Over the past few months I have worked to make my blog more easily navigable. I’ve completely re-done my categories and tags, implemented a reliable related posts solution and generally sought to make the process from getting from one relevant page to another far easier. But I’m not done yet — my next job was to create a useful archives page.
In my opinion, archives pages on blogs are severely underrated (and neglected). In a way, not putting together a decent archives page demonstrates a lack of respect for your past evergreen content — or perhaps an assumption that your visitors will somehow easily be able to find archived posts through other means.
What a Useful Archives Page Isn’t
Let’s get one key point out of the way first — the worst kind of archives page is one that doesn’t exist. If visitors don’t have a centralized means of accessing all of your posts then I think you’re missing out on a trick. Having said that, there are plenty of archive pages out there that are almost as useless as not having one at all.
One of the major issues with many archives pages is not actually the page itself but the underlying structure — i.e. categories and tags. If the blog’s categories and tags haven’t been carefully curated and organized then the archives page will not be of much help.
Let me give you an example of what I mean from one of my favorite blogs, Smart Passive Income:
That categories list goes on for another two page scrolls by the way — a total of 61 categories. My blog has eight. The fact is that such a huge list of categories really cripples the archives page of being of any value to the visitor — they’ll just be overwhelmed by the amount of choice. And that’s not to mention the obscurity of some of the categories (ehow? audio? affiliate skin?).
The tags aren’t much better. Some of them seem pretty useful, but a lot of them (such as “tips and tricks”) offer little contextual relevance. I can also see that a lot of relevant posts on the site aren’t tagged as they should be. Take the “market samurai” tag for instance, which offers up just two posts. I know for a fact that the blog has a lot more than two posts that feature the Market Samurai app, so any visitor who clicks on that tag isn’t getting a complete resource.
What a Useful Archives Page Is
By demonstrating what makes a poor archives page, we can use deductive logic to figure out what a good one should look like. That’s right — good category and tagging practices will go a long way towards creating an archives page that will be truly useful to the enduser.
But that’s not all, and I want to go back to Smart Passive Income to highlight something that it does right — date-based archives:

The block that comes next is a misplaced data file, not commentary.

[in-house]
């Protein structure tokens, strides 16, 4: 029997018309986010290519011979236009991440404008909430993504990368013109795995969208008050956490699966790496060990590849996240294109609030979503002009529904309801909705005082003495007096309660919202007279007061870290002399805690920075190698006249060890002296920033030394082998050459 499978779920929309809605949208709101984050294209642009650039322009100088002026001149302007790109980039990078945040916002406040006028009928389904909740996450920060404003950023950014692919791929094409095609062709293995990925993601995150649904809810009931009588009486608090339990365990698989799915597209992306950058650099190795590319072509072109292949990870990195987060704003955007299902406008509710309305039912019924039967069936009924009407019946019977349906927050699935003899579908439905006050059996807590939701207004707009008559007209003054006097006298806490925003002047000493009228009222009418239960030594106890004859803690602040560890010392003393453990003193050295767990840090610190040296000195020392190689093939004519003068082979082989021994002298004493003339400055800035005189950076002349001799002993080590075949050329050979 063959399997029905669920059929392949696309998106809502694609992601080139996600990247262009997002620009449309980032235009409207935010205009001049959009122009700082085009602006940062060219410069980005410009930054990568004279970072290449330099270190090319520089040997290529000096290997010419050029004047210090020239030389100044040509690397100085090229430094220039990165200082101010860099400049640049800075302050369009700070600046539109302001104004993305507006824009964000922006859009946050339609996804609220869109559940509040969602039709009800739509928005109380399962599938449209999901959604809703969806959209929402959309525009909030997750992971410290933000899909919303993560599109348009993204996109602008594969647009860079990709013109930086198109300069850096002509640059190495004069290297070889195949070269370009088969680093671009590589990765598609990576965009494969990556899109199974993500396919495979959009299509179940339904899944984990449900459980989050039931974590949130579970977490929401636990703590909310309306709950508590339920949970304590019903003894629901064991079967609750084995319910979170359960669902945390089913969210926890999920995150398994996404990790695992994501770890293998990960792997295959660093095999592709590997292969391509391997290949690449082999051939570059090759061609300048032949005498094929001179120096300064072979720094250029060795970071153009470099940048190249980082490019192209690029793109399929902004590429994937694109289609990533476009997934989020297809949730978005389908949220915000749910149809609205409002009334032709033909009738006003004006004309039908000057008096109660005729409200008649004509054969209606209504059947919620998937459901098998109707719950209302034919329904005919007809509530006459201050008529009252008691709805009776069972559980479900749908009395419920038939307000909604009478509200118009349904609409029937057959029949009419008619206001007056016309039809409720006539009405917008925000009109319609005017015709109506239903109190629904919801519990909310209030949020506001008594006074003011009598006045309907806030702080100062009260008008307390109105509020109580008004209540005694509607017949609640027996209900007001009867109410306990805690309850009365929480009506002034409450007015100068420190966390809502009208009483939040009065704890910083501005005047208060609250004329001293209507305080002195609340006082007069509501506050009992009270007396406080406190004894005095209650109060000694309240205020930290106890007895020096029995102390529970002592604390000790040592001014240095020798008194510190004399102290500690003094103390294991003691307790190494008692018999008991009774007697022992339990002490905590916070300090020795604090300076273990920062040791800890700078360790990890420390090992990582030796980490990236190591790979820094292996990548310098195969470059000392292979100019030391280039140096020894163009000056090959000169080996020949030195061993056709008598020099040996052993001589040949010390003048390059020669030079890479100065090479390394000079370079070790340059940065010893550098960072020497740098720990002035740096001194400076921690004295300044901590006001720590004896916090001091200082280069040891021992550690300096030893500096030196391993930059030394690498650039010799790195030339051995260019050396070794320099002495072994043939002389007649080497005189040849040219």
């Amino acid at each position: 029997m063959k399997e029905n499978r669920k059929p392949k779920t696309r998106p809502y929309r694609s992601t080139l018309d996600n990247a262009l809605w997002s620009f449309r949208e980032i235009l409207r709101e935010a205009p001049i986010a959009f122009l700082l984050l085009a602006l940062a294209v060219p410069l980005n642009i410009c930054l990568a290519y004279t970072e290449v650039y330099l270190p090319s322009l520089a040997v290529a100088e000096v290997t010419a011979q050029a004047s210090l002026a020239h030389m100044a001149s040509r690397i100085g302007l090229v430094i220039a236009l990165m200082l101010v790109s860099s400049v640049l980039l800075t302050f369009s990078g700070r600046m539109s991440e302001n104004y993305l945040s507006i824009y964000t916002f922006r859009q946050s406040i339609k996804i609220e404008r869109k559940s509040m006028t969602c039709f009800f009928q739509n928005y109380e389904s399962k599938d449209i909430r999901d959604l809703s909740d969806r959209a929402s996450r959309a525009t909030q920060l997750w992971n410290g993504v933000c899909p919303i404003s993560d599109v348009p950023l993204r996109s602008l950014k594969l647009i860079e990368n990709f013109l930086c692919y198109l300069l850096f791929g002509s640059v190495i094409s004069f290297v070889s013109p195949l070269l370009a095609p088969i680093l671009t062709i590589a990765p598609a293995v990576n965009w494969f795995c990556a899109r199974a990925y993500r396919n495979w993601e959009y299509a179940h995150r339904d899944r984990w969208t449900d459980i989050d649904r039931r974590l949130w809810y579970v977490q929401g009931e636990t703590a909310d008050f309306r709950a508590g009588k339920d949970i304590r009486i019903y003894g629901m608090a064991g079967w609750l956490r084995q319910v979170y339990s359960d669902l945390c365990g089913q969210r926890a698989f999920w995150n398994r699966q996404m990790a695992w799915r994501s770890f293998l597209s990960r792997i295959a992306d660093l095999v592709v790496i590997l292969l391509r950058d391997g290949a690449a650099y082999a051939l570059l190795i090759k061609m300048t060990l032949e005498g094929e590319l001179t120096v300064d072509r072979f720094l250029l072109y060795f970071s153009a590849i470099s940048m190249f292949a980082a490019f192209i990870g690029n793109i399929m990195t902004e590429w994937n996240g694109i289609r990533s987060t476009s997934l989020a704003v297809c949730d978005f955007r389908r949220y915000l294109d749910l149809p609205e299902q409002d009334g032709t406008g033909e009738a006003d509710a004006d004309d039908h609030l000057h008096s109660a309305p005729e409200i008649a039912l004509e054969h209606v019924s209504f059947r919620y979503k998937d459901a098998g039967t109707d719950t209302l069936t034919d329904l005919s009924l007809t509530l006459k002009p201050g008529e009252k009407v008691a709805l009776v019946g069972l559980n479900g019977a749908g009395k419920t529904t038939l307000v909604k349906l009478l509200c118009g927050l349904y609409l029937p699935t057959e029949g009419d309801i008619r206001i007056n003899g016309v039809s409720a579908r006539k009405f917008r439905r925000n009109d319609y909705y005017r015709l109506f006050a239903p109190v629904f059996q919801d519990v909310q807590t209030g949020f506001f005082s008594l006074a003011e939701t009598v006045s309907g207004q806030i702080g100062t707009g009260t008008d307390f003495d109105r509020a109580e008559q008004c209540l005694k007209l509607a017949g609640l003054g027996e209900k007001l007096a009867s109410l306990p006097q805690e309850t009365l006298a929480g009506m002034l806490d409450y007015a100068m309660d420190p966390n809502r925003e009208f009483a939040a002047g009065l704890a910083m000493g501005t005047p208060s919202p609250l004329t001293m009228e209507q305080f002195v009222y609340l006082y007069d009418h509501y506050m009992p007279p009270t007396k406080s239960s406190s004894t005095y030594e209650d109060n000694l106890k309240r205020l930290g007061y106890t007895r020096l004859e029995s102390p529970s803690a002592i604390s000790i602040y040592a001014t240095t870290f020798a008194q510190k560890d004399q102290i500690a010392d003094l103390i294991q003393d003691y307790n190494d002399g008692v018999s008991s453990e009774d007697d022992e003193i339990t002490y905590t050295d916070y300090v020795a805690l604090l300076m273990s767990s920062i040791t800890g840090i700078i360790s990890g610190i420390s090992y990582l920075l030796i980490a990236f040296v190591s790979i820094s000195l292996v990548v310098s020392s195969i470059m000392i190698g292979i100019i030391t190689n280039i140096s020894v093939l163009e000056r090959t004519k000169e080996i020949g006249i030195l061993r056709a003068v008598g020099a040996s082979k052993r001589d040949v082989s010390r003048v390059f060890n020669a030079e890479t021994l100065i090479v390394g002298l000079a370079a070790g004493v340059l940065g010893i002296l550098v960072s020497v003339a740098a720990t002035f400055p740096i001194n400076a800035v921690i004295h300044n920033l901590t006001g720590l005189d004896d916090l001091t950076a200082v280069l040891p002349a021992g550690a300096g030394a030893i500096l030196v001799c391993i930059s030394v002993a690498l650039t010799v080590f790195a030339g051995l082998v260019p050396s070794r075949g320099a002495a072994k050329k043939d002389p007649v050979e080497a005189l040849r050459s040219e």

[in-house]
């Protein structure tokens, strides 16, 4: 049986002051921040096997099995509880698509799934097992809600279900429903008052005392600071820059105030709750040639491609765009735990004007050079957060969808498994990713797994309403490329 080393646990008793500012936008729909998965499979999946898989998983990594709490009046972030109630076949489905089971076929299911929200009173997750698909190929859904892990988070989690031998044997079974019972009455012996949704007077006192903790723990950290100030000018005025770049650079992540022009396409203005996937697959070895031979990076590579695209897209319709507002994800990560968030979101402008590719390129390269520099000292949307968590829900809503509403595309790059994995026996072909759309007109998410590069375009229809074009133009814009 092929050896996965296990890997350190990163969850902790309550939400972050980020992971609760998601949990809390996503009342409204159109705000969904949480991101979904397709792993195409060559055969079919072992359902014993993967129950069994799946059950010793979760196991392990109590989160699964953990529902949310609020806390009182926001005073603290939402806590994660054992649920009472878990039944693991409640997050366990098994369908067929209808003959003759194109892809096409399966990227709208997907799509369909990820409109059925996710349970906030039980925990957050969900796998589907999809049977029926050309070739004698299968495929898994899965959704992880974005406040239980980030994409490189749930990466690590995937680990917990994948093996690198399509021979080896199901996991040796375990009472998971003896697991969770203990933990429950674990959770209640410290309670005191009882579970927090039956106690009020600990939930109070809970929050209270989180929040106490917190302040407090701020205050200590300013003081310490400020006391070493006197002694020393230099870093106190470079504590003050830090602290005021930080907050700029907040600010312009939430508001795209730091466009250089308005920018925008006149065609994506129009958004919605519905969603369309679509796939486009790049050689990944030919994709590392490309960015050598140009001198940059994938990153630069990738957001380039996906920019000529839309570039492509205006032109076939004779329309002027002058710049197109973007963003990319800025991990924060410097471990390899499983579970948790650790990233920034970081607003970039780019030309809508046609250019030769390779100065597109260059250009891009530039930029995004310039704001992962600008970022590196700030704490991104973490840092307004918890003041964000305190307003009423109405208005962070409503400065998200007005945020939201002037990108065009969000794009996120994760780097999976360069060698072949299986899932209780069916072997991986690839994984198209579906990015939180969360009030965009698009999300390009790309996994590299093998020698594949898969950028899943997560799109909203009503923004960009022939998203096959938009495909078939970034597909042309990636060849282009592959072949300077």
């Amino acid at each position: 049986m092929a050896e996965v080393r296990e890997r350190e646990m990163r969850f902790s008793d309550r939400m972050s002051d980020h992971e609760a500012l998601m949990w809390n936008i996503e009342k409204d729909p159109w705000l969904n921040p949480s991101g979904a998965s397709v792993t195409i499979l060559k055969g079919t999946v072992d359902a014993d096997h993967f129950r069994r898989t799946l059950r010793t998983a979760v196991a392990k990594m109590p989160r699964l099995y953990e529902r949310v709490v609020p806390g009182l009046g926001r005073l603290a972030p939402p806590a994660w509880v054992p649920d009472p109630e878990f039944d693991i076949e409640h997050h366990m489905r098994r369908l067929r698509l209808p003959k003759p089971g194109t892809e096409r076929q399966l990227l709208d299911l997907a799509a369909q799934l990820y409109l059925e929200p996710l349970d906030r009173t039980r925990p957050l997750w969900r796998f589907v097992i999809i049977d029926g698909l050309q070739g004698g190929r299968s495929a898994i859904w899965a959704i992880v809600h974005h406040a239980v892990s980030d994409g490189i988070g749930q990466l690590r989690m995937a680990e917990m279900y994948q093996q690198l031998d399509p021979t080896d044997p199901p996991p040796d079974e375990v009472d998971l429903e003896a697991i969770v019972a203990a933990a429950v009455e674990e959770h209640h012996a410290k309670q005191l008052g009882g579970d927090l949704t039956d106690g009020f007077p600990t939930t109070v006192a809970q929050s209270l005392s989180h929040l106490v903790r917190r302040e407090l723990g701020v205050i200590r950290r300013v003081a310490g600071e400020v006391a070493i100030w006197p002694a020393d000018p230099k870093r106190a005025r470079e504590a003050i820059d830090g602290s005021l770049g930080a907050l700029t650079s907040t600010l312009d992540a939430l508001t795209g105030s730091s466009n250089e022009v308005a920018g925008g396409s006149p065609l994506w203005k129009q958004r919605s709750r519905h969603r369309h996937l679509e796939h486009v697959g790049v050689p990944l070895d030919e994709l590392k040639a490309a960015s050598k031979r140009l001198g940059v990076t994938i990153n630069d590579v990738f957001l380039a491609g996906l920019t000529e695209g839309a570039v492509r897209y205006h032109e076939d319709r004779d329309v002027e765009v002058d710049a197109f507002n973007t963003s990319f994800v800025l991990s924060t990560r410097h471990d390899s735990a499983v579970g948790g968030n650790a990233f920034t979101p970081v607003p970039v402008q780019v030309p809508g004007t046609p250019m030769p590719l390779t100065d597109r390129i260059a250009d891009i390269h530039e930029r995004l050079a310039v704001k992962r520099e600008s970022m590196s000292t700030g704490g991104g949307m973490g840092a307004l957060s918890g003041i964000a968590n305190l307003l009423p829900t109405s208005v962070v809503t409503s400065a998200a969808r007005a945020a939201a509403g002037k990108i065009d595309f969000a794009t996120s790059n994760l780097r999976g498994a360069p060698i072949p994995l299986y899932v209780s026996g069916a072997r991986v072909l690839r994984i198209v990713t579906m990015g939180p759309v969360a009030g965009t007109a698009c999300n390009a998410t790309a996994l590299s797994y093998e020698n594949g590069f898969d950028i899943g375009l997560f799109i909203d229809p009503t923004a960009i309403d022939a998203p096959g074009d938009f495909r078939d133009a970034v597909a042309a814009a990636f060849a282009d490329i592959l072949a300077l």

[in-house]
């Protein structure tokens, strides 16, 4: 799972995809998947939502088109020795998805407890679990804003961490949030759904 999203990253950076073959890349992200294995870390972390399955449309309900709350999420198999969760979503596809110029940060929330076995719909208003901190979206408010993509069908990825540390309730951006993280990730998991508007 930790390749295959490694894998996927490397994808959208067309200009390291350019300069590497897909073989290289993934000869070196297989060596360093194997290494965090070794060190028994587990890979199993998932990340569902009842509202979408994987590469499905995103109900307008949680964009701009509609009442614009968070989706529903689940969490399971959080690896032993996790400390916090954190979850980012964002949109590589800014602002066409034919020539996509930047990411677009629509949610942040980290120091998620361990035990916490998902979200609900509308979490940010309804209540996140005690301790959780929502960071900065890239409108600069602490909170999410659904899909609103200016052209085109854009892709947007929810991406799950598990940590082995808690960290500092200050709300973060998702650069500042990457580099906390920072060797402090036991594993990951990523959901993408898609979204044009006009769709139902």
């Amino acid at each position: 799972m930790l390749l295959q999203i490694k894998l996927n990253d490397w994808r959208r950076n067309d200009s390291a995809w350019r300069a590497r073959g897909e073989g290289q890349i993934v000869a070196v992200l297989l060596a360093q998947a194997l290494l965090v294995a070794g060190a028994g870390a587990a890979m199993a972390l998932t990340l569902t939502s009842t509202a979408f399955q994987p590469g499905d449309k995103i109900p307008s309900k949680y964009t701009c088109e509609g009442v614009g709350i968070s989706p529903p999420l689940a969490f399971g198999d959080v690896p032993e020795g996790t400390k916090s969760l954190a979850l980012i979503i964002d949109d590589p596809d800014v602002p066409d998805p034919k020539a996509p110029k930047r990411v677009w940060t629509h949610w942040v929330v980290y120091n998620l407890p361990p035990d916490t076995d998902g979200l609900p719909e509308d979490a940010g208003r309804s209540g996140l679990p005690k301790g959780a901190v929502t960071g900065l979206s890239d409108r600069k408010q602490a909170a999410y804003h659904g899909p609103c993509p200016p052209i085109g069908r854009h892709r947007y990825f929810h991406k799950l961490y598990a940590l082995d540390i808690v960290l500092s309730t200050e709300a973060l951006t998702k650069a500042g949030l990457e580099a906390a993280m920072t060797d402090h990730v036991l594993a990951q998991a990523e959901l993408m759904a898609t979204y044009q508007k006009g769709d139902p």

I think a lot of people don’t see much value in offering up date-based archives, but I think they can form a useful part of any archives page for two reasons:
- Die-hard fans of your blog can use them to go through every post (it happens!)
- If someone is looking for a blog post that they know was published in a particular month/year, they can easily find it
In my opinion, date-based archives are the third and final piece in the puzzle alongside categories and tags. With these three elements you offer your visitors a complete means of navigating your blog with ease:
- If they want to read up on a general topic they can browse your categories
- If they want to know more about a specific topic they can browse your tags
- If they want everything (or something specific) they can browse the date-based archives
My Archives Page
With all of the above said, I think it’s about time I revealed my archives page:
As you can see, I’ve got all three elements laid out in an easily accessible manner. I have spent a lot of time optimizing my taxonomies so that if someone does click on a category or tag, they are going to be presented with a complete list of relevant content. Nothing fancy — just a highly functional page that serves its purpose.
You can probably see that I took a lot of inspiration from the Smart Passive Income archives in terms of layout, but I removed the “Last 30 Posts” section (you can browse through recent posts on the homepage, so I see this as redundant) and offer up a far tidier list of categories and tags.
If you’re not sure how I went about creating my Archives page and would like to create something similar, stay tuned for the the second part of this post in which I will reveal exactly how I put it all together.
What is Your Opinion on Archives Pages?
I’d love to know what you think — does your blog have an Archives page? If so, what does it look like (feel free to link), and if not, why not? Let us know in the comments section!
Photo Credit: Thomas Hawk